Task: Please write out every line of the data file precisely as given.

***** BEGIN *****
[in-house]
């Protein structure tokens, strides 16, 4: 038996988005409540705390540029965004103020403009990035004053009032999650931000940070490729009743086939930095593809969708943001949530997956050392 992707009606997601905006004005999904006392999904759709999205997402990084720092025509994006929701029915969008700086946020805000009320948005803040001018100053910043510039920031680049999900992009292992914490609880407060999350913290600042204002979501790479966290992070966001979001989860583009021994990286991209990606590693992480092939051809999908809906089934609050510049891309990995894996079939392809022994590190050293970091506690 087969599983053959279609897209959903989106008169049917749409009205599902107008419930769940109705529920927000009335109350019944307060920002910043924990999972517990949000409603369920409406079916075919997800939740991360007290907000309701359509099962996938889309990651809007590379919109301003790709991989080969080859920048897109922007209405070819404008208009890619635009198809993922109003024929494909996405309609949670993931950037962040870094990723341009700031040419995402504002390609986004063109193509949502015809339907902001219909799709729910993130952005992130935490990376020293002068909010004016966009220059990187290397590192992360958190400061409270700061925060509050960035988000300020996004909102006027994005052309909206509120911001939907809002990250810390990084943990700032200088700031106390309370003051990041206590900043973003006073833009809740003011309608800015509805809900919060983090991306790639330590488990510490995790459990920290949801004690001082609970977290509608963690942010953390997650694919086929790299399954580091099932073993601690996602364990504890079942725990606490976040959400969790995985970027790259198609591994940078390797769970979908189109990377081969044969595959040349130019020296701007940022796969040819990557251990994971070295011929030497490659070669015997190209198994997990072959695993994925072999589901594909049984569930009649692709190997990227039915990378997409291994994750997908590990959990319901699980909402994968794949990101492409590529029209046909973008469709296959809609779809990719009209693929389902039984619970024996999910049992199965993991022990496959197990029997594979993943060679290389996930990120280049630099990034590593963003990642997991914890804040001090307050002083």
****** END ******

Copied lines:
[in-house]
């Protein structure tokens, strides 16, 4: 038996988005409540705390540029965004103020403009990035004053009032999650931000940070490729009743086939930095593809969708943001949530997956050392 992707009606997601905006004005999904006392999904759709999205997402990084720092025509994006929701029915969008700086946020805000009320948005803040001018100053910043510039920031680049999900992009292992914490609880407060999350913290600042204002979501790479966290992070966001979001989860583009021994990286991209990606590693992480092939051809999908809906089934609050510049891309990995894996079939392809022994590190050293970091506690 087969599983053959279609897209959903989106008169049917749409009205599902107008419930769940109705529920927000009335109350019944307060920002910043924990999972517990949000409603369920409406079916075919997800939740991360007290907000309701359509099962996938889309990651809007590379919109301003790709991989080969080859920048897109922007209405070819404008208009890619635009198809993922109003024929494909996405309609949670993931950037962040870094990723341009700031040419995402504002390609986004063109193509949502015809339907902001219909799709729910993130952005992130935490990376020293002068909010004016966009220059990187290397590192992360958190400061409270700061925060509050960035988000300020996004909102006027994005052309909206509120911001939907809002990250810390990084943990700032200088700031106390309370003051990041206590900043973003006073833009809740003011309608800015509805809900919060983090991306790639330590488990510490995790459990920290949801004690001082609970977290509608963690942010953390997650694919086929790299399954580091099932073993601690996602364990504890079942725990606490976040959400969790995985970027790259198609591994940078390797769970979908189109990377081969044969595959040349130019020296701007940022796969040819990557251990994971070295011929030497490659070669015997190209198994997990072959695993994925072999589901594909049984569930009649692709190997990227039915990378997409291994994750997908590990959990319901699980909402994968794949990101492409590529029209046909973008469709296959809609779809990719009209693929389902039984619970024996999910049992199965993991022990496959197990029997594979993943060679290389996930990120280049630099990034590593963003990642997991914890804040001090307050002083």